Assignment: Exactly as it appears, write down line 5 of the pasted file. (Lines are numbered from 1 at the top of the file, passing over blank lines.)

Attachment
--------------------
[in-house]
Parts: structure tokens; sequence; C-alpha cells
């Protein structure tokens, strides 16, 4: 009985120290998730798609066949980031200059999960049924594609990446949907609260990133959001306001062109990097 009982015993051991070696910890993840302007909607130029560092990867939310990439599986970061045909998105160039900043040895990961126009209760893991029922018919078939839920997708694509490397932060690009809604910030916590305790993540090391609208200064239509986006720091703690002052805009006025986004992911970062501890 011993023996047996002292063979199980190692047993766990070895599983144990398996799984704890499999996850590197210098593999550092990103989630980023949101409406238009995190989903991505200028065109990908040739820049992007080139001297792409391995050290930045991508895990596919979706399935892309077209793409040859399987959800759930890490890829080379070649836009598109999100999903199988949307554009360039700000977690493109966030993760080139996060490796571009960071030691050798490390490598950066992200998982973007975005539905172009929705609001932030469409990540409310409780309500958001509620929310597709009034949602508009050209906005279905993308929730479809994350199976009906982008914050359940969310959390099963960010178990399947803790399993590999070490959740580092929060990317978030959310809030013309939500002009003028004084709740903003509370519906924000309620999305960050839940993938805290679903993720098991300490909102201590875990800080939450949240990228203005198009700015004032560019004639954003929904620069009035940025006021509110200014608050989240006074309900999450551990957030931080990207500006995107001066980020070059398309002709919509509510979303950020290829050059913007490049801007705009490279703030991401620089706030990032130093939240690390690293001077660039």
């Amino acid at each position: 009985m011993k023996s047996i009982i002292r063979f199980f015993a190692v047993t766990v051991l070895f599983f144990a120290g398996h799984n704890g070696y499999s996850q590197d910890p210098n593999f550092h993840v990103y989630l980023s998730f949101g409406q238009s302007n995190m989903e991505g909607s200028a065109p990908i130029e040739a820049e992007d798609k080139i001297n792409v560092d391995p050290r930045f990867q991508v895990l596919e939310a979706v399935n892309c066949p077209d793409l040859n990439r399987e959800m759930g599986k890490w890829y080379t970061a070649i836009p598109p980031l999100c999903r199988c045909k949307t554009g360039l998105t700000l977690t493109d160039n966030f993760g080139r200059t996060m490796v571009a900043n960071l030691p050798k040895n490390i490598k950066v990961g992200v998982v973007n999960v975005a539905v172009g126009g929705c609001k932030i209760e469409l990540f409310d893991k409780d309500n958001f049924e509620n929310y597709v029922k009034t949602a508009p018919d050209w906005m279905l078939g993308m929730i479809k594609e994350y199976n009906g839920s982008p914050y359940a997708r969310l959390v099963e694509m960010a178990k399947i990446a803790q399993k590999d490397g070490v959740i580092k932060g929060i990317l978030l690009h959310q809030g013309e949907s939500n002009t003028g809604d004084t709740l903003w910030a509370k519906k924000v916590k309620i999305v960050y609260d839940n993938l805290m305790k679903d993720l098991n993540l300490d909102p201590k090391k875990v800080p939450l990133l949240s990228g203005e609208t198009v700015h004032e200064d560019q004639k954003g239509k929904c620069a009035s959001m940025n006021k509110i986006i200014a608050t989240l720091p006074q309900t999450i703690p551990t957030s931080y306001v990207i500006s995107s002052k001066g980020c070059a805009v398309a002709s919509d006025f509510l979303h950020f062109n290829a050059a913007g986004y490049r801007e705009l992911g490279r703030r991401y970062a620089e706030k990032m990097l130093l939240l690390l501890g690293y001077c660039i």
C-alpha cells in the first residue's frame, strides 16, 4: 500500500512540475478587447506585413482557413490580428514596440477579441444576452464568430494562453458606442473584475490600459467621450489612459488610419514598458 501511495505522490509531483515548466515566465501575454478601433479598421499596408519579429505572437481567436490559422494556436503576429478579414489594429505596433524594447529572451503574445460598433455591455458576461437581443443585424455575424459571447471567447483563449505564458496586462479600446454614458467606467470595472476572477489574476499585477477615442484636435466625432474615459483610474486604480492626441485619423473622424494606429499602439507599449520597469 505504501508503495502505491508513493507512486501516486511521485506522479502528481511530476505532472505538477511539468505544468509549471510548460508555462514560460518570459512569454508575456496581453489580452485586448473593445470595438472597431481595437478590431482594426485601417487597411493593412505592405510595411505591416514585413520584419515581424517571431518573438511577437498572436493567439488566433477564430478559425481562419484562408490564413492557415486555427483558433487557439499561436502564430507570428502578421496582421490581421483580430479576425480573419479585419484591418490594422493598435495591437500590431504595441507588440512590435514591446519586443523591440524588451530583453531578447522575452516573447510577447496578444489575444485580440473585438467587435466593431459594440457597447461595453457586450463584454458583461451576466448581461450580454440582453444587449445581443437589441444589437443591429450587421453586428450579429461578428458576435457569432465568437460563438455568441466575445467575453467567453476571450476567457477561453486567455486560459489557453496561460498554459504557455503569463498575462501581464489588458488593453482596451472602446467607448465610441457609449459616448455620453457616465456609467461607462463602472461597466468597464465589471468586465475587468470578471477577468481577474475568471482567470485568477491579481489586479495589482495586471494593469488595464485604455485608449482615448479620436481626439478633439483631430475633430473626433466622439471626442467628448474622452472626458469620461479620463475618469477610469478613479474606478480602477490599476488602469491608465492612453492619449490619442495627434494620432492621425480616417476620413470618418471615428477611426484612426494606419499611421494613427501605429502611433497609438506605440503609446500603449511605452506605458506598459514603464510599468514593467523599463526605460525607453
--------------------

C-alpha cells in the first residue's frame, strides 16, 4: 500500500512540475478587447506585413482557413490580428514596440477579441444576452464568430494562453458606442473584475490600459467621450489612459488610419514598458 501511495505522490509531483515548466515566465501575454478601433479598421499596408519579429505572437481567436490559422494556436503576429478579414489594429505596433524594447529572451503574445460598433455591455458576461437581443443585424455575424459571447471567447483563449505564458496586462479600446454614458467606467470595472476572477489574476499585477477615442484636435466625432474615459483610474486604480492626441485619423473622424494606429499602439507599449520597469 505504501508503495502505491508513493507512486501516486511521485506522479502528481511530476505532472505538477511539468505544468509549471510548460508555462514560460518570459512569454508575456496581453489580452485586448473593445470595438472597431481595437478590431482594426485601417487597411493593412505592405510595411505591416514585413520584419515581424517571431518573438511577437498572436493567439488566433477564430478559425481562419484562408490564413492557415486555427483558433487557439499561436502564430507570428502578421496582421490581421483580430479576425480573419479585419484591418490594422493598435495591437500590431504595441507588440512590435514591446519586443523591440524588451530583453531578447522575452516573447510577447496578444489575444485580440473585438467587435466593431459594440457597447461595453457586450463584454458583461451576466448581461450580454440582453444587449445581443437589441444589437443591429450587421453586428450579429461578428458576435457569432465568437460563438455568441466575445467575453467567453476571450476567457477561453486567455486560459489557453496561460498554459504557455503569463498575462501581464489588458488593453482596451472602446467607448465610441457609449459616448455620453457616465456609467461607462463602472461597466468597464465589471468586465475587468470578471477577468481577474475568471482567470485568477491579481489586479495589482495586471494593469488595464485604455485608449482615448479620436481626439478633439483631430475633430473626433466622439471626442467628448474622452472626458469620461479620463475618469477610469478613479474606478480602477490599476488602469491608465492612453492619449490619442495627434494620432492621425480616417476620413470618418471615428477611426484612426494606419499611421494613427501605429502611433497609438506605440503609446500603449511605452506605458506598459514603464510599468514593467523599463526605460525607453